The Alabama Literacy Act, passed in 2019, has sharpened the focus on early grades reading and directed coaching support and additional resources to support reading instruction based on the science of reading. The law now requires all schools to assess all students in reading from kindergarten through third grade. If a K-3 student is identified with a reading deficiency, the law requires the child’s parent or guardian to be notified of the deficiency within 15 days. The school is required to develop and implement an intervention plan for the student within 30 days. Identified students are to receive intensive support from specialists trained in the science of reading during school, before or after school, and over the summer until that student’s deficits are addressed.

“Each K-3 student who exhibits a reading deficiency or the characteristics of dyslexia,” the law reads, “shall be provided an appropriate reading intervention program to address his or her specific deficiencies. Additionally, students shall be evaluated after every grading period and, if a student is determined to have a reading deficiency, the school shall provide the student with additional tutorial support.”

“Each identified student,” the Act continues, “shall receive intensive reading intervention until the student no longer has a deficiency in reading.”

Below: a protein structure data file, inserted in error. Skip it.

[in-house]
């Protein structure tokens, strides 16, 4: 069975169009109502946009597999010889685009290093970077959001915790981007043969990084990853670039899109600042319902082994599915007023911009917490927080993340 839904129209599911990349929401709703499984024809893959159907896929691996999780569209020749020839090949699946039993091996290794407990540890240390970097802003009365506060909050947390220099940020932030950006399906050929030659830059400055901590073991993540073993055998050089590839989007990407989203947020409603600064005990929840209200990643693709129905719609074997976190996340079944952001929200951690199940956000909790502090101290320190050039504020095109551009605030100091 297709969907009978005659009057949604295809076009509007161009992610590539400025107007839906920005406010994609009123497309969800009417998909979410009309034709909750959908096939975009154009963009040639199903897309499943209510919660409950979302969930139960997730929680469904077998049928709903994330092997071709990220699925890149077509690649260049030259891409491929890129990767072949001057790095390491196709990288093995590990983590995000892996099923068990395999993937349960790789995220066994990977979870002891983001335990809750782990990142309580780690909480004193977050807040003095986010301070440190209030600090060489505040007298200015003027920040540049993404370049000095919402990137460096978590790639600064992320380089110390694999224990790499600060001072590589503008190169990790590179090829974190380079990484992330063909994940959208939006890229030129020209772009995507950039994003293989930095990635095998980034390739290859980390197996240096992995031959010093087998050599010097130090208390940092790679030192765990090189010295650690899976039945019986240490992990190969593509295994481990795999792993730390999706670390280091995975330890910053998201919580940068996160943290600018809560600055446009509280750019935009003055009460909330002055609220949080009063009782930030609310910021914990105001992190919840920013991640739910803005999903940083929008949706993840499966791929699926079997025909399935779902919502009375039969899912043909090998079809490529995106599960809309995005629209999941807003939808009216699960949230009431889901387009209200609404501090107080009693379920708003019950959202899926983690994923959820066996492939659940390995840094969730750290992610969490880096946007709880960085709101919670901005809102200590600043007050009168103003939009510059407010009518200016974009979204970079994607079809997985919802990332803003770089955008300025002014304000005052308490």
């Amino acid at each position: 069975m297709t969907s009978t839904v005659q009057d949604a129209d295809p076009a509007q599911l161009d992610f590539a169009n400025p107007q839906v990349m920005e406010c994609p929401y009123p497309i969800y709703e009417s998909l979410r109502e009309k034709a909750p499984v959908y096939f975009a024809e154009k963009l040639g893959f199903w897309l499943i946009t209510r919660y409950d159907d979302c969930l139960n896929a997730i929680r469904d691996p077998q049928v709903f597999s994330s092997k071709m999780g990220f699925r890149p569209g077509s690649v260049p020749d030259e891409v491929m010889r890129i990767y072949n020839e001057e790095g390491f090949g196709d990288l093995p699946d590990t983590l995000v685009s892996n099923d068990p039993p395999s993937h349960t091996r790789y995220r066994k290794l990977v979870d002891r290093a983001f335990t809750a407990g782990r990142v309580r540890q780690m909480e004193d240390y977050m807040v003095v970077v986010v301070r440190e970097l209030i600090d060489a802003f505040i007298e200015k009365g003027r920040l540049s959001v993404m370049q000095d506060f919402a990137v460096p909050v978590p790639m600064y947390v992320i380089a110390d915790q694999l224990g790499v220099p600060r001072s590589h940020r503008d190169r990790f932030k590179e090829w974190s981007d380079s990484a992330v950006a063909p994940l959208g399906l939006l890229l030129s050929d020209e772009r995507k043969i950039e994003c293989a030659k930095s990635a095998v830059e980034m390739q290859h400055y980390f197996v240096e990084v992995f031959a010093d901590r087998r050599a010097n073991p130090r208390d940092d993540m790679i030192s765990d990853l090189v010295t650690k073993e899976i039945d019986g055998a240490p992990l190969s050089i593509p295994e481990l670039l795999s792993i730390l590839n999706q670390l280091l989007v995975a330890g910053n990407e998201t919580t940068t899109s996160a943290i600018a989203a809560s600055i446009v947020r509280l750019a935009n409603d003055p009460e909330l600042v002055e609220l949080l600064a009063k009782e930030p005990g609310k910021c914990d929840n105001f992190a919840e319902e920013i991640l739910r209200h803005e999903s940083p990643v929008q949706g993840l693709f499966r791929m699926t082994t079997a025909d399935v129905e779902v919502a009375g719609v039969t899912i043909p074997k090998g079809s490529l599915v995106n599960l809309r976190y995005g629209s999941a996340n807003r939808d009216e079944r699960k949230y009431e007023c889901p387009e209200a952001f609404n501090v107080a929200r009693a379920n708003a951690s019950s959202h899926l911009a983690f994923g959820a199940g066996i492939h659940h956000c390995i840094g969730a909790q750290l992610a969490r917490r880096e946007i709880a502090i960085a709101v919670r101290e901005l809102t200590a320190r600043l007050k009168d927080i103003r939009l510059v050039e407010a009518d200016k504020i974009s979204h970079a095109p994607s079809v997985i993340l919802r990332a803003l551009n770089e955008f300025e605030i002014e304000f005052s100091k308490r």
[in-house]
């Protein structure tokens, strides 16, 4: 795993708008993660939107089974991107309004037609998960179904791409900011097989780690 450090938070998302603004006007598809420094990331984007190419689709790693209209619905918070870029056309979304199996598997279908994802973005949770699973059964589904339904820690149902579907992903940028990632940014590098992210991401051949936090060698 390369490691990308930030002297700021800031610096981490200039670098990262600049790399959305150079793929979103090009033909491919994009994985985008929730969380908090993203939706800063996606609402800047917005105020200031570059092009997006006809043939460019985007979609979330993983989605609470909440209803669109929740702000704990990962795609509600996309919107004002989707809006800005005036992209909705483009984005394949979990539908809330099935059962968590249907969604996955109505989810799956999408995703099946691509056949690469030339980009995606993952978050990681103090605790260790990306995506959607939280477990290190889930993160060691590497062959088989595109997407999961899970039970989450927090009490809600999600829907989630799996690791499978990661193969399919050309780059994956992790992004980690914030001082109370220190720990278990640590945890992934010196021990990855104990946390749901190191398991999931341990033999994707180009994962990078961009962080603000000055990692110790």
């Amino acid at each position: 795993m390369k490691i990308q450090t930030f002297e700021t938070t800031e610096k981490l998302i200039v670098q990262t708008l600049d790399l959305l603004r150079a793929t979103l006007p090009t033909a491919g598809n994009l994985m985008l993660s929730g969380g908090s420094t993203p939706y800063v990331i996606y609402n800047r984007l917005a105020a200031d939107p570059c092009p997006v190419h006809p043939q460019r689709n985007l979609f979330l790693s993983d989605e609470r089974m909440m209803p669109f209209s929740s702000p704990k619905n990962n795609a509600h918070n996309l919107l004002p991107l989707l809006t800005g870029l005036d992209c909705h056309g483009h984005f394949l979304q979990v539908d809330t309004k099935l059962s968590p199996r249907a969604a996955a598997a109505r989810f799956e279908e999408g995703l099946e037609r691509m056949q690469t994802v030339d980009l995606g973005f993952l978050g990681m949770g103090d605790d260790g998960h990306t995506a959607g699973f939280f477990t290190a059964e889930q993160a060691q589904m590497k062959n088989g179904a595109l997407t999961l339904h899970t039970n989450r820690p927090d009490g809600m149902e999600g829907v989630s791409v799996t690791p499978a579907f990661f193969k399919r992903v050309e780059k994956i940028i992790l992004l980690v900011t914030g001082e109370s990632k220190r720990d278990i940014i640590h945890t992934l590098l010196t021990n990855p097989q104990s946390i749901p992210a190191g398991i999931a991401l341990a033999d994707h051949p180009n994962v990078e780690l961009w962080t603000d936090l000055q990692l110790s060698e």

The 2022 results represent a slight improvement over 2021, when 23% of students scored below grade level on the reading portion of the Alabama Comprehensive Assessment Program (ACAP), the statewide standardized test administered to students each spring.

The Literacy Act will eventually require that, to be promoted to fourth grade, students must demonstrate that they can read at grade level (some exceptions apply). That provision of the Act was delayed by the Alabama Legislature in light of the Covid-19 pandemic. The children entering third grade this fall will not face the retention requirement. However, the rest of the law is in force. Schools and systems must identify and provide intervention services to children in grades K-3, including summer learning camps. All parents of second and third graders who scored below grade level on the reading portion of the ACAP should have been notified and should enter school this fall with a plan for remediation in place.

The percentage of students scoring below grade level in reading varied widely across the state. In general, systems with the highest levels of economically disadvantaged children also had the highest percentage of students not reading at grade level. The interactive chart below presents Alabama school systems arrayed on a scatter plot.

The vertical axis represents reading performance, with the best performers high on the chart (a high percentage of students reading at or above grade level and a low percentage of students below grade level).